Once the condition is rightfully diagnosed, the following options can be considered based on the severity:
- Anti-inflammatory Medications to Treat Rotator Cuff Impingement: Pain medications (NSAIDS) such as Aspirin, Acetaminophen, Naproxen or Ibuprofen can be prescribed for management of pain and discomfort.
- Steroid Injections for Treating Rotator Cuff Impingement: If symptoms do not improve with pain medications, corticosteroid injections or other gel injections can be considered for bringing about a reduction in inflammation.
- Physical Therapy to Treat Rotator Cuff Impingement: Stretching exercises and physical manipulation of the shoulder joint by an experienced professional can be helpful in improving the range of motion.
- Occupational Therapy for Treating Rotator Cuff Impingement: Occupation therapy focuses on improving daily activities that affects the shoulder movement.
- Surgical Intervention for Rotator Cuff Impingement: In advanced cases, traditional open surgery or arthroscopic surgery is done for repair and reattachment of the tendons.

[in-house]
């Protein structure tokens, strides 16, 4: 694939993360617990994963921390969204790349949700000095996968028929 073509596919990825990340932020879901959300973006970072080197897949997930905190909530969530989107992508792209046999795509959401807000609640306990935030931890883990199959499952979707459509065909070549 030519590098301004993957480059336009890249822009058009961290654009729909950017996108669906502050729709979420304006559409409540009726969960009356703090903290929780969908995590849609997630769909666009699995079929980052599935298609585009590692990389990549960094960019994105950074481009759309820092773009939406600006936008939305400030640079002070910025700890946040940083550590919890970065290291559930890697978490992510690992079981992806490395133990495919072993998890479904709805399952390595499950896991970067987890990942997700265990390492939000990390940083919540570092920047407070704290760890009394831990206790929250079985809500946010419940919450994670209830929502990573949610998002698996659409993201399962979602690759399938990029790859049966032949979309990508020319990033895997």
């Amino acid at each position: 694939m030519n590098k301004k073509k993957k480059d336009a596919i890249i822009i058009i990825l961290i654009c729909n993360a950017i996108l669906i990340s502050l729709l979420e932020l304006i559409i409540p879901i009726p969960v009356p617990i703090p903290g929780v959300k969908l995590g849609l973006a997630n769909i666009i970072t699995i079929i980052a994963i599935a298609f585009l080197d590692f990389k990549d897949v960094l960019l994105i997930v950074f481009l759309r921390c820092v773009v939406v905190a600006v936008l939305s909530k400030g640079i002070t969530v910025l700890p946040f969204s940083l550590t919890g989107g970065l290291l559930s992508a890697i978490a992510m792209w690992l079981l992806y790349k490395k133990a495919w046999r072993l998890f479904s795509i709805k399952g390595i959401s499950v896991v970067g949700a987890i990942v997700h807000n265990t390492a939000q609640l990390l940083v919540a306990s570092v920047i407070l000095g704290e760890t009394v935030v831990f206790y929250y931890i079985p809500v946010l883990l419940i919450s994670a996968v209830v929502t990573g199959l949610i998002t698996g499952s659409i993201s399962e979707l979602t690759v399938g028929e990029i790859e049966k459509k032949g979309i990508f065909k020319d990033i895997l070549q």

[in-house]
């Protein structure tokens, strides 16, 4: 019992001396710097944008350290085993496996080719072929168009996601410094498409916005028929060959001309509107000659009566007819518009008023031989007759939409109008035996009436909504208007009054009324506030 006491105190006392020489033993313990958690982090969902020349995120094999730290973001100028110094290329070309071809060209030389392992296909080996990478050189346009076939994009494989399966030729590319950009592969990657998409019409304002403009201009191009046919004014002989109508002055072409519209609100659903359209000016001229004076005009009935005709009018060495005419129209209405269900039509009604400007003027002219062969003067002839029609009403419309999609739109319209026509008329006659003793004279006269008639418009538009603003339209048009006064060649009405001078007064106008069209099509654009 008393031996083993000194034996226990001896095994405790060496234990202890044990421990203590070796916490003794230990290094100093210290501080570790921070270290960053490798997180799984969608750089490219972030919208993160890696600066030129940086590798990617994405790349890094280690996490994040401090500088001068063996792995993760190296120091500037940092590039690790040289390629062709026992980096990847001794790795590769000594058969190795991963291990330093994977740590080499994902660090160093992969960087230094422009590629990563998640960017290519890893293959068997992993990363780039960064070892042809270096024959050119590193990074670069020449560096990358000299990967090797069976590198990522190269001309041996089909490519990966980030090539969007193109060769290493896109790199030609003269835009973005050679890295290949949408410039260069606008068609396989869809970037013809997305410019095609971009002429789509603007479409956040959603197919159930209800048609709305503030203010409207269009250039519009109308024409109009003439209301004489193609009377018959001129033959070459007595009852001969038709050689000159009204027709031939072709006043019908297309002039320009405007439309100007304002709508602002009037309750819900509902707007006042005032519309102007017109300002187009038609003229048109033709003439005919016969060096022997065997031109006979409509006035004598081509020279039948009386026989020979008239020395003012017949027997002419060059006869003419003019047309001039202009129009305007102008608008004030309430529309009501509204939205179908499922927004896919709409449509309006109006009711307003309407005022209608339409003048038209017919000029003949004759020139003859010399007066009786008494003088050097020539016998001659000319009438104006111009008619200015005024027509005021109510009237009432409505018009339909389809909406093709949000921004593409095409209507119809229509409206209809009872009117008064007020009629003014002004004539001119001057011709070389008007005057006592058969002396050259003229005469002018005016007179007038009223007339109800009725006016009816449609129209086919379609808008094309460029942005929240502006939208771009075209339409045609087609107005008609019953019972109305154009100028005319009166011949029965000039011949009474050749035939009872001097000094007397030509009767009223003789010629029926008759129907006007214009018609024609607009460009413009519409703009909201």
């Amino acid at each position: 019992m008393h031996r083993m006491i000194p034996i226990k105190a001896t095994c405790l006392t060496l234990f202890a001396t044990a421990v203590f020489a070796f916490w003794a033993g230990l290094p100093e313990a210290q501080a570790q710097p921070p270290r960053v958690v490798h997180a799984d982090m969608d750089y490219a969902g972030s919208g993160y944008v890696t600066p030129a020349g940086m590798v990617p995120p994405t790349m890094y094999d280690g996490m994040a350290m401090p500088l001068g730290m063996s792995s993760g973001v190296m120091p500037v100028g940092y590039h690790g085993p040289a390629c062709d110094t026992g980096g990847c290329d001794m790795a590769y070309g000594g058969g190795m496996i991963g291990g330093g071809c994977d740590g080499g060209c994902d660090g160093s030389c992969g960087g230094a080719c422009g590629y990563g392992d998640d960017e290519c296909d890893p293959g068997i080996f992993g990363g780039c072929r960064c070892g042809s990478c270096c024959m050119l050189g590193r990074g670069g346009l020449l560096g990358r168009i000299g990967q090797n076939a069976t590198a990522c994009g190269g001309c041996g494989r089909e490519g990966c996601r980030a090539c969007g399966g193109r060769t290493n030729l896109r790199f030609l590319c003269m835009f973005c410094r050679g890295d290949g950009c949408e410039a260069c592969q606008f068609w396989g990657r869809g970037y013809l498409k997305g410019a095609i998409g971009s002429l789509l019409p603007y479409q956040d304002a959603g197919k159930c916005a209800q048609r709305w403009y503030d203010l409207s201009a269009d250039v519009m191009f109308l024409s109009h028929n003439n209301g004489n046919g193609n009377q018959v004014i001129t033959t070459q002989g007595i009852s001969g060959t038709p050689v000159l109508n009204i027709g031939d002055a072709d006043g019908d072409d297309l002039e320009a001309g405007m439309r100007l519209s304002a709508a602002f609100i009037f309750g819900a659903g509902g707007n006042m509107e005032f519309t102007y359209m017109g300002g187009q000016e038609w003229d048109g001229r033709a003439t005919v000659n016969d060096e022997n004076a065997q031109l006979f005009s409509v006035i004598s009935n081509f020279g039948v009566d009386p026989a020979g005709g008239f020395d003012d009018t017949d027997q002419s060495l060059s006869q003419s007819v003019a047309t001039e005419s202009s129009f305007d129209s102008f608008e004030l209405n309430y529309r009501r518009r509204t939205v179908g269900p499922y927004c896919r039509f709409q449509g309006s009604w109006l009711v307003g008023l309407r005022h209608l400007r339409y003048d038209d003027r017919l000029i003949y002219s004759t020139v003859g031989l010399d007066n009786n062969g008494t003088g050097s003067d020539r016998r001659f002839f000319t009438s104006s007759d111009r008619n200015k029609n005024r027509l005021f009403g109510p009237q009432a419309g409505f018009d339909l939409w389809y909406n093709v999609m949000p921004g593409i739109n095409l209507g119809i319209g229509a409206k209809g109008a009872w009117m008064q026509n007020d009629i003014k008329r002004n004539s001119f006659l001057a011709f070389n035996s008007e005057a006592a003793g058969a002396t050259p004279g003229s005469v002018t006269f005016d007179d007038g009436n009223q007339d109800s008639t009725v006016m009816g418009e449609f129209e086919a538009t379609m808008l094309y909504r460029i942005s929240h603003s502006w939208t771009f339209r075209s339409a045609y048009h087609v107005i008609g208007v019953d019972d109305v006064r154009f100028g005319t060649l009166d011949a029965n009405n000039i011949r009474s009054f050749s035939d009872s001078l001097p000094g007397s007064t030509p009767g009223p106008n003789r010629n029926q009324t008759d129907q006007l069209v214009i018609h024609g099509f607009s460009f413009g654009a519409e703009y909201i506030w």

How to Take Care of Rotator Cuff post Impingement?
- Adequate Rest post Rotator Cuff Impingement: It is advised to avoid activities such as overhead arm movements, excessive physical activities etc. that may worsen the symptoms until the symptoms resolve.
- Ice Application in the Rotator Cuff post Impingement: Applying ice over the affected shoulder can help to ease the pain and discomfort.
- Exercises as Post Care following Rotator Cuff Impingement: Though adequate rest is recommended, some amount of exercise under supervision of a physiotherapist is suggested to avoid joint stiffness and improve range of motion.
Rotator cuff impingement is a condition that affects the tendons and muscles of the shoulder that help in shoulder movement. It is commonly seen in athletes and other individuals with need for frequent arm movements. It is generally treated with anti-inflammatories and steroids in early stages and may require surgical correction in later stages. Besides these, stretching exercises, physical therapy and occupational therapy are beneficial.